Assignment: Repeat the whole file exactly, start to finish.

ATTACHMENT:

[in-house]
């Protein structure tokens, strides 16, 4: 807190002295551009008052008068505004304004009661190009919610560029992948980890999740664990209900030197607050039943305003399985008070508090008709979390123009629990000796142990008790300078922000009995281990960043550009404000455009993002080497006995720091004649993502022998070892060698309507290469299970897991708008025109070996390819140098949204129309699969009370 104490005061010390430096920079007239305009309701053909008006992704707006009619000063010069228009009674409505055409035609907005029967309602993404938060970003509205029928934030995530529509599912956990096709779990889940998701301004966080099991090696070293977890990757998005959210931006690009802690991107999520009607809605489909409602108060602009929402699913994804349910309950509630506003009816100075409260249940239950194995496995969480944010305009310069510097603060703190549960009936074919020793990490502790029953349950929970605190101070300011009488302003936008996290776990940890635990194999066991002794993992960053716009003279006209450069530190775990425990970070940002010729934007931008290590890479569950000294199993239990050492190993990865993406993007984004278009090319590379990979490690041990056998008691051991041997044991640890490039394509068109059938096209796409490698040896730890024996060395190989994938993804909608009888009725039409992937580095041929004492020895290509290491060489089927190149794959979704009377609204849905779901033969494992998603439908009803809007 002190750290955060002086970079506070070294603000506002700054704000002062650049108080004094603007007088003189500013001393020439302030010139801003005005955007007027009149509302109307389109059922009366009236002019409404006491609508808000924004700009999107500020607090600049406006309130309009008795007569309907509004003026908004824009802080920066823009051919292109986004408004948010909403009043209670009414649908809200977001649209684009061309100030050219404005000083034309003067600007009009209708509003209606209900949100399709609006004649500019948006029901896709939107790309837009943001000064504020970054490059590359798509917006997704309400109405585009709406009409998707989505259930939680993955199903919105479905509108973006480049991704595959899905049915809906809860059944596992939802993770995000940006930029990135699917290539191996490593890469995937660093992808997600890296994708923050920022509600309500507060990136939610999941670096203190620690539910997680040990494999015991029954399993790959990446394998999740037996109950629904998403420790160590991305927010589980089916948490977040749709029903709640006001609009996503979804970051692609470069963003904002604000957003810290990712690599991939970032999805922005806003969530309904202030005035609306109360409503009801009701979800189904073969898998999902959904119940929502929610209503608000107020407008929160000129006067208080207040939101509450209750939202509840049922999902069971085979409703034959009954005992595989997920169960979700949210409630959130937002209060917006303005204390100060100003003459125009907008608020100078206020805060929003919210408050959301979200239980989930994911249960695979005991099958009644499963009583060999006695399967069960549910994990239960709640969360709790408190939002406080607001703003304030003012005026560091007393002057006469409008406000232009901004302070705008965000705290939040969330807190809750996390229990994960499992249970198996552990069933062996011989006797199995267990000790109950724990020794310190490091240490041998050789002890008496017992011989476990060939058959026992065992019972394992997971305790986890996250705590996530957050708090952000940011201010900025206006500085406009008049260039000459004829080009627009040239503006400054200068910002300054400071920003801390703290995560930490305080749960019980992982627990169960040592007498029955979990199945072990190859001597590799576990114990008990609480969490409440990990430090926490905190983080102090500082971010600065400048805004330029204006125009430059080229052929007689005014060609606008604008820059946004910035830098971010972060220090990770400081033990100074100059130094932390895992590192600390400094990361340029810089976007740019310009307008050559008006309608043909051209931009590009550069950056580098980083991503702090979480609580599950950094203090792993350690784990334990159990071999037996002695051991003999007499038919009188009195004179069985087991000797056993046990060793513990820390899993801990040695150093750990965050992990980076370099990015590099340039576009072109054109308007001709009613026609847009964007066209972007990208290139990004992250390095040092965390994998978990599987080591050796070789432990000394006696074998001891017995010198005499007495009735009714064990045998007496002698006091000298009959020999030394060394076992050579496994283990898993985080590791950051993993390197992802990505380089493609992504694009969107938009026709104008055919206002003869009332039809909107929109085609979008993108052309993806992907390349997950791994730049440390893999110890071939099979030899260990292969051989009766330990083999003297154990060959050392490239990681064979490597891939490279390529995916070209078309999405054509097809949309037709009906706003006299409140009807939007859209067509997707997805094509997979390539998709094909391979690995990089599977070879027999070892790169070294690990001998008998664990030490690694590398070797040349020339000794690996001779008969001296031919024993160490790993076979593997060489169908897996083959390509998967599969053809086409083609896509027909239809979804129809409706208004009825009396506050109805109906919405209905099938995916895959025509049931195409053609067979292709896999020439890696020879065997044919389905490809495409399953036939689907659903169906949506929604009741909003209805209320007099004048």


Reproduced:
[in-house]
């Protein structure tokens, strides 16, 4: 807190002295551009008052008068505004304004009661190009919610560029992948980890999740664990209900030197607050039943305003399985008070508090008709979390123009629990000796142990008790300078922000009995281990960043550009404000455009993002080497006995720091004649993502022998070892060698309507290469299970897991708008025109070996390819140098949204129309699969009370 104490005061010390430096920079007239305009309701053909008006992704707006009619000063010069228009009674409505055409035609907005029967309602993404938060970003509205029928934030995530529509599912956990096709779990889940998701301004966080099991090696070293977890990757998005959210931006690009802690991107999520009607809605489909409602108060602009929402699913994804349910309950509630506003009816100075409260249940239950194995496995969480944010305009310069510097603060703190549960009936074919020793990490502790029953349950929970605190101070300011009488302003936008996290776990940890635990194999066991002794993992960053716009003279006209450069530190775990425990970070940002010729934007931008290590890479569950000294199993239990050492190993990865993406993007984004278009090319590379990979490690041990056998008691051991041997044991640890490039394509068109059938096209796409490698040896730890024996060395190989994938993804909608009888009725039409992937580095041929004492020895290509290491060489089927190149794959979704009377609204849905779901033969494992998603439908009803809007 002190750290955060002086970079506070070294603000506002700054704000002062650049108080004094603007007088003189500013001393020439302030010139801003005005955007007027009149509302109307389109059922009366009236002019409404006491609508808000924004700009999107500020607090600049406006309130309009008795007569309907509004003026908004824009802080920066823009051919292109986004408004948010909403009043209670009414649908809200977001649209684009061309100030050219404005000083034309003067600007009009209708509003209606209900949100399709609006004649500019948006029901896709939107790309837009943001000064504020970054490059590359798509917006997704309400109405585009709406009409998707989505259930939680993955199903919105479905509108973006480049991704595959899905049915809906809860059944596992939802993770995000940006930029990135699917290539191996490593890469995937660093992808997600890296994708923050920022509600309500507060990136939610999941670096203190620690539910997680040990494999015991029954399993790959990446394998999740037996109950629904998403420790160590991305927010589980089916948490977040749709029903709640006001609009996503979804970051692609470069963003904002604000957003810290990712690599991939970032999805922005806003969530309904202030005035609306109360409503009801009701979800189904073969898998999902959904119940929502929610209503608000107020407008929160000129006067208080207040939101509450209750939202509840049922999902069971085979409703034959009954005992595989997920169960979700949210409630959130937002209060917006303005204390100060100003003459125009907008608020100078206020805060929003919210408050959301979200239980989930994911249960695979005991099958009644499963009583060999006695399967069960549910994990239960709640969360709790408190939002406080607001703003304030003012005026560091007393002057006469409008406000232009901004302070705008965000705290939040969330807190809750996390229990994960499992249970198996552990069933062996011989006797199995267990000790109950724990020794310190490091240490041998050789002890008496017992011989476990060939058959026992065992019972394992997971305790986890996250705590996530957050708090952000940011201010900025206006500085406009008049260039000459004829080009627009040239503006400054200068910002300054400071920003801390703290995560930490305080749960019980992982627990169960040592007498029955979990199945072990190859001597590799576990114990008990609480969490409440990990430090926490905190983080102090500082971010600065400048805004330029204006125009430059080229052929007689005014060609606008604008820059946004910035830098971010972060220090990770400081033990100074100059130094932390895992590192600390400094990361340029810089976007740019310009307008050559008006309608043909051209931009590009550069950056580098980083991503702090979480609580599950950094203090792993350690784990334990159990071999037996002695051991003999007499038919009188009195004179069985087991000797056993046990060793513990820390899993801990040695150093750990965050992990980076370099990015590099340039576009072109054109308007001709009613026609847009964007066209972007990208290139990004992250390095040092965390994998978990599987080591050796070789432990000394006696074998001891017995010198005499007495009735009714064990045998007496002698006091000298009959020999030394060394076992050579496994283990898993985080590791950051993993390197992802990505380089493609992504694009969107938009026709104008055919206002003869009332039809909107929109085609979008993108052309993806992907390349997950791994730049440390893999110890071939099979030899260990292969051989009766330990083999003297154990060959050392490239990681064979490597891939490279390529995916070209078309999405054509097809949309037709009906706003006299409140009807939007859209067509997707997805094509997979390539998709094909391979690995990089599977070879027999070892790169070294690990001998008998664990030490690694590398070797040349020339000794690996001779008969001296031919024993160490790993076979593997060489169908897996083959390509998967599969053809086409083609896509027909239809979804129809409706208004009825009396506050109805109906919405209905099938995916895959025509049931195409053609067979292709896999020439890696020879065997044919389905490809495409399953036939689907659903169906949506929604009741909003209805209320007099004048």